Damn! Google’s Allo’s privacy glitch reveals your searches to friends: Here’s all you need to know

Google Assistant tries to safeguard personal information, including when a user is in conversation with a contact but the safeguard is inconsistent.

By: Tech Desk | Updated: March 15, 2017 1:04 pm
Google, Google Allo, Allo privacy, Allo glitch, Google Allo privacy glitch, Google Allo app, Google Allo Android, Google Assistant, apps, smartphones, technology, technology news Google Assistant tries to safeguard personal information, including when a user is in conversation with a contact but the safeguard is inconsistent.

Google Allo app with Google Assistant reportedly shows results for users’ previous search query in the middle of a group conversation. According to a ReCode report, Allo can “reveal your Google search history to people you message”, a glitch that could have major privacy implications. The glitch was discovered by ReCode’s Tess Townsend when Google Assistant showed up a past search query related to Harry Potter in the middle of a totally unrelated conversation with a contact.

The report said the contact directed Assistant to identify itself and instead of offering a name or funny response it responded with a link from Pottermore, the Harry Potter fan website said the report, with Townsend adding that his friend had searched for Potter a few days earlier.

However, Google told the site the company has fixed the issue. “We were notified about the Assistant in group chats not working as intended. We’ve fixed the issue and appreciate the report,” Google said in a statement to ReCode.

Further, the report explains Google Assistant does try to safeguard personal information, including when a user is in conversation with a contact. However, the safeguard is inconsistent. This means, in response to a personal query, Google Assistant is supposed to pop up a question asking whether to share the information now or not. But Assistant doesn’t always ask the question before replying.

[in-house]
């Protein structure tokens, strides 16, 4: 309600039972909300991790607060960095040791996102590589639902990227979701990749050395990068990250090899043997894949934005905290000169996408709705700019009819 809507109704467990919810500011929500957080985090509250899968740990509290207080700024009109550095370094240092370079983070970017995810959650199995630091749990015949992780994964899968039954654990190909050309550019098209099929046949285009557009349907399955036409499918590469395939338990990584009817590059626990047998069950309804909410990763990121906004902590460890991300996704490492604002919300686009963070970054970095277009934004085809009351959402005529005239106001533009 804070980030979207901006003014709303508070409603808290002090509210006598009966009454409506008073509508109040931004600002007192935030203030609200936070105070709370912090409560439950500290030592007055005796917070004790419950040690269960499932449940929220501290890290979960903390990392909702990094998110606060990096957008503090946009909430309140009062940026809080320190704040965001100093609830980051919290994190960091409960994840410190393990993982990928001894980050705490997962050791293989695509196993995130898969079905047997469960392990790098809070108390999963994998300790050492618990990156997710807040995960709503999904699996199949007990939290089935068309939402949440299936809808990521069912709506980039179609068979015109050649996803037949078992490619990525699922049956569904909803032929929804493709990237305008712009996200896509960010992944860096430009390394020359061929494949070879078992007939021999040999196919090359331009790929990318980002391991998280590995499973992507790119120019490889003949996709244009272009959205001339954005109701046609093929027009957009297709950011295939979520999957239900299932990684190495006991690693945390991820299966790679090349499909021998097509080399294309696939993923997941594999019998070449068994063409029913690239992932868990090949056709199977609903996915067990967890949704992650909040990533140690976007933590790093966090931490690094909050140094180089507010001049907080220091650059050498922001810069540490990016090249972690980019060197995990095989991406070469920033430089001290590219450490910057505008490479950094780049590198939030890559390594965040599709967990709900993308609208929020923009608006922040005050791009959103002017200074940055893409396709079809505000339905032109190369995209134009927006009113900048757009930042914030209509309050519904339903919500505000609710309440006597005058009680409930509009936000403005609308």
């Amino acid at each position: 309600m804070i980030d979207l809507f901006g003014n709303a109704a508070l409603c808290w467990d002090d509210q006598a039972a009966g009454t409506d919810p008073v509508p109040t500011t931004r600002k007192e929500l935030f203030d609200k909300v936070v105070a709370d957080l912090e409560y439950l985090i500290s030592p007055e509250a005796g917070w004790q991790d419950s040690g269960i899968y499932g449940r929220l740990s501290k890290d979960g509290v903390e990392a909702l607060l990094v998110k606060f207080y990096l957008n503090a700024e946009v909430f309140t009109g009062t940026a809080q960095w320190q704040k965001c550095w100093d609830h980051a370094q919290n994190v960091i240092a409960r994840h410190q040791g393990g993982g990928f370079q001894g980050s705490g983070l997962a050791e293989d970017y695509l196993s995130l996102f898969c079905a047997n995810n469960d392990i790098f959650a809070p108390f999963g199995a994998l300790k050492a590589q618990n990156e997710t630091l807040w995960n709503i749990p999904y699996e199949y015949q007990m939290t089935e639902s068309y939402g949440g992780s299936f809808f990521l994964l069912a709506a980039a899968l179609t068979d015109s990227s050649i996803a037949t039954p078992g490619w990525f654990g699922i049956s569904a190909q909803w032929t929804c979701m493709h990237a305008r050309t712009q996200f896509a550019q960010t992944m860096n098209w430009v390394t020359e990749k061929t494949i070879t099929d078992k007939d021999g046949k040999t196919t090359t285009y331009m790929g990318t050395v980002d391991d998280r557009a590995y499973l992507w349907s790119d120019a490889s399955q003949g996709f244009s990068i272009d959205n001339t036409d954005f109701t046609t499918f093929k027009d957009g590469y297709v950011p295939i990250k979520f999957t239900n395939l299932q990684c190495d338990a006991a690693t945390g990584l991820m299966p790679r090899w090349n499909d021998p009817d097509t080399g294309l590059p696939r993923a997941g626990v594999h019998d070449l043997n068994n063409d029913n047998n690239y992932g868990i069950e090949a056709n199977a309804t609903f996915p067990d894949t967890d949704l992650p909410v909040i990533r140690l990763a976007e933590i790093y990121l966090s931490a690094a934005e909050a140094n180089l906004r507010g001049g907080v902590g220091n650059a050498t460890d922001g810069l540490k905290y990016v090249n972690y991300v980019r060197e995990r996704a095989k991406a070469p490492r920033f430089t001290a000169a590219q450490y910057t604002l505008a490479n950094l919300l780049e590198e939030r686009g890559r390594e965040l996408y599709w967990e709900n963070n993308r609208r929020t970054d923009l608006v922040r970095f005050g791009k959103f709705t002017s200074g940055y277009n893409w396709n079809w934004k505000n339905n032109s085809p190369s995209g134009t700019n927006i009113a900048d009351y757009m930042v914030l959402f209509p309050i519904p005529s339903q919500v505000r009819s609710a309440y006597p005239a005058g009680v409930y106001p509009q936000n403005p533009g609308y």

Google Allo can do a lot more when compared to other messaging apps like WhatsApp and Messenger, thanks to Assistant. The app combines the power of machine learning with search results to give replies. However, it is not end-to-end encrypted, which makes a user’s chat accessible to third-party. Sure, there’s an Incognito mode that offers end-to-end encryption, but other chats are vulnerable.

The glitch comes on the heels of Wikileaks CIA document dump, which claims there are vulnerabilities in both iOS and Android. According to the information by Wikileaks, CIA can bypass into one’s WhatsApp encryption and read private messages as well. It points out that CIA isn’t hacking into applications but device’s software instead – iOS and Android.

According to an IANS report, whistleblower Edward Snowden had issued a warning about Allo after its launch. “What is #Allo? A Google app that records every message you ever send and makes it available to police upon request,” he tweeted.

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